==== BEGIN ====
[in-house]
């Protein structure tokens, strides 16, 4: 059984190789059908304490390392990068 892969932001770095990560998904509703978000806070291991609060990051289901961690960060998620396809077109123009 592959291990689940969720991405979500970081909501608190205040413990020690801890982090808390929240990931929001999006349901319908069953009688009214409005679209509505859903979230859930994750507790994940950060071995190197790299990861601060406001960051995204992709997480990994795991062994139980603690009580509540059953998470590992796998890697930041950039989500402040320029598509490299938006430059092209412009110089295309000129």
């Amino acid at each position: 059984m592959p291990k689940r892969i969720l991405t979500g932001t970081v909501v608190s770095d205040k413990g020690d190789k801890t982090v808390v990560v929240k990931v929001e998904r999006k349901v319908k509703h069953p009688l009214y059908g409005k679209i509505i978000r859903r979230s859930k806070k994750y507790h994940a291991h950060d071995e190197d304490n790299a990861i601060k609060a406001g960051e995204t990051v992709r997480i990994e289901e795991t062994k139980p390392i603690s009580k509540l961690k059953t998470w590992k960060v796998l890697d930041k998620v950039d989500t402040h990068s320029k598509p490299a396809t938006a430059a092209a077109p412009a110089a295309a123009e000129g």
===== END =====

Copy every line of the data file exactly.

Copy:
[in-house]
């Protein structure tokens, strides 16, 4: 059984190789059908304490390392990068 892969932001770095990560998904509703978000806070291991609060990051289901961690960060998620396809077109123009 592959291990689940969720991405979500970081909501608190205040413990020690801890982090808390929240990931929001999006349901319908069953009688009214409005679209509505859903979230859930994750507790994940950060071995190197790299990861601060406001960051995204992709997480990994795991062994139980603690009580509540059953998470590992796998890697930041950039989500402040320029598509490299938006430059092209412009110089295309000129």
């Amino acid at each position: 059984m592959p291990k689940r892969i969720l991405t979500g932001t970081v909501v608190s770095d205040k413990g020690d190789k801890t982090v808390v990560v929240k990931v929001e998904r999006k349901v319908k509703h069953p009688l009214y059908g409005k679209i509505i978000r859903r979230s859930k806070k994750y507790h994940a291991h950060d071995e190197d304490n790299a990861i601060k609060a406001g960051e995204t990051v992709r997480i990994e289901e795991t062994k139980p390392i603690s009580k509540l961690k059953t998470w590992k960060v796998l890697d930041k998620v950039d989500t402040h990068s320029k598509p490299a396809t938006a430059a092209a077109p412009a110089a295309a123009e000129g």